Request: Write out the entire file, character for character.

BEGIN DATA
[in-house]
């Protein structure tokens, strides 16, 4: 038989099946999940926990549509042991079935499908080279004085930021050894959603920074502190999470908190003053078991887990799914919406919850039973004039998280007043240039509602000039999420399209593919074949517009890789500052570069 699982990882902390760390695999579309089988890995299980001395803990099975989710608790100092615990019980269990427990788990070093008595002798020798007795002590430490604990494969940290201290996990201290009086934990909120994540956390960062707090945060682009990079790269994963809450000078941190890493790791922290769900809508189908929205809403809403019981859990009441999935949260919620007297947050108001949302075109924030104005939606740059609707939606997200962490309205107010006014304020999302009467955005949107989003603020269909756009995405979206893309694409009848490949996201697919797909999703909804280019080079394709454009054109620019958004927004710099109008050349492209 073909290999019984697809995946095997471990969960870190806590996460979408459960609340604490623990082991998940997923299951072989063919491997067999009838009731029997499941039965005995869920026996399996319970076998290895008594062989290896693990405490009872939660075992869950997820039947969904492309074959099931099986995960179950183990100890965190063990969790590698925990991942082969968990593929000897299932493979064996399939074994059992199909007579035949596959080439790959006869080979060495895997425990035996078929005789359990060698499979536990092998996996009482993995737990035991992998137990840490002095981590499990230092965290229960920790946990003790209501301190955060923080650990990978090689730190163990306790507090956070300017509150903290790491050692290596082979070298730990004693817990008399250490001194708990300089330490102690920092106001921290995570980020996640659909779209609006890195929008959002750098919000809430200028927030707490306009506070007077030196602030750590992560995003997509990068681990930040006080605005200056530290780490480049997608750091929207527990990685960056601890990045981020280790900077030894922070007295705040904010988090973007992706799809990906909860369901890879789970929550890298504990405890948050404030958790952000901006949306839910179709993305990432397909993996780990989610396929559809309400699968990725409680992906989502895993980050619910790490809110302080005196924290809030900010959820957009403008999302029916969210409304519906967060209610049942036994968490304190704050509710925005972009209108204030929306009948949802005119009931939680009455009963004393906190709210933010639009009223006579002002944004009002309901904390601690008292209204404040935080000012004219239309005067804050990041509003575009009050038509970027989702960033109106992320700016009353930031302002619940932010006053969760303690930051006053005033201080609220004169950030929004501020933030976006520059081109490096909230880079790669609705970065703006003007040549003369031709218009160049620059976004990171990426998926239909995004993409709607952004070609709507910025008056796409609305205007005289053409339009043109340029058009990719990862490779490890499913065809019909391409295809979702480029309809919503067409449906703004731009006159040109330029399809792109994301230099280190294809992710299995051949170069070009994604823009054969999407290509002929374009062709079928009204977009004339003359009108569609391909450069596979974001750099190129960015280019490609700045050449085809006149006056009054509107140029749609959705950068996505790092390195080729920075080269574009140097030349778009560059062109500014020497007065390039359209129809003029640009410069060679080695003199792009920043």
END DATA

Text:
[in-house]
């Protein structure tokens, strides 16, 4: 038989099946999940926990549509042991079935499908080279004085930021050894959603920074502190999470908190003053078991887990799914919406919850039973004039998280007043240039509602000039999420399209593919074949517009890789500052570069 699982990882902390760390695999579309089988890995299980001395803990099975989710608790100092615990019980269990427990788990070093008595002798020798007795002590430490604990494969940290201290996990201290009086934990909120994540956390960062707090945060682009990079790269994963809450000078941190890493790791922290769900809508189908929205809403809403019981859990009441999935949260919620007297947050108001949302075109924030104005939606740059609707939606997200962490309205107010006014304020999302009467955005949107989003603020269909756009995405979206893309694409009848490949996201697919797909999703909804280019080079394709454009054109620019958004927004710099109008050349492209 073909290999019984697809995946095997471990969960870190806590996460979408459960609340604490623990082991998940997923299951072989063919491997067999009838009731029997499941039965005995869920026996399996319970076998290895008594062989290896693990405490009872939660075992869950997820039947969904492309074959099931099986995960179950183990100890965190063990969790590698925990991942082969968990593929000897299932493979064996399939074994059992199909007579035949596959080439790959006869080979060495895997425990035996078929005789359990060698499979536990092998996996009482993995737990035991992998137990840490002095981590499990230092965290229960920790946990003790209501301190955060923080650990990978090689730190163990306790507090956070300017509150903290790491050692290596082979070298730990004693817990008399250490001194708990300089330490102690920092106001921290995570980020996640659909779209609006890195929008959002750098919000809430200028927030707490306009506070007077030196602030750590992560995003997509990068681990930040006080605005200056530290780490480049997608750091929207527990990685960056601890990045981020280790900077030894922070007295705040904010988090973007992706799809990906909860369901890879789970929550890298504990405890948050404030958790952000901006949306839910179709993305990432397909993996780990989610396929559809309400699968990725409680992906989502895993980050619910790490809110302080005196924290809030900010959820957009403008999302029916969210409304519906967060209610049942036994968490304190704050509710925005972009209108204030929306009948949802005119009931939680009455009963004393906190709210933010639009009223006579002002944004009002309901904390601690008292209204404040935080000012004219239309005067804050990041509003575009009050038509970027989702960033109106992320700016009353930031302002619940932010006053969760303690930051006053005033201080609220004169950030929004501020933030976006520059081109490096909230880079790669609705970065703006003007040549003369031709218009160049620059976004990171990426998926239909995004993409709607952004070609709507910025008056796409609305205007005289053409339009043109340029058009990719990862490779490890499913065809019909391409295809979702480029309809919503067409449906703004731009006159040109330029399809792109994301230099280190294809992710299995051949170069070009994604823009054969999407290509002929374009062709079928009204977009004339003359009108569609391909450069596979974001750099190129960015280019490609700045050449085809006149006056009054509107140029749609959705950068996505790092390195080729920075080269574009140097030349778009560059062109500014020497007065390039359209129809003029640009410069060679080695003199792009920043």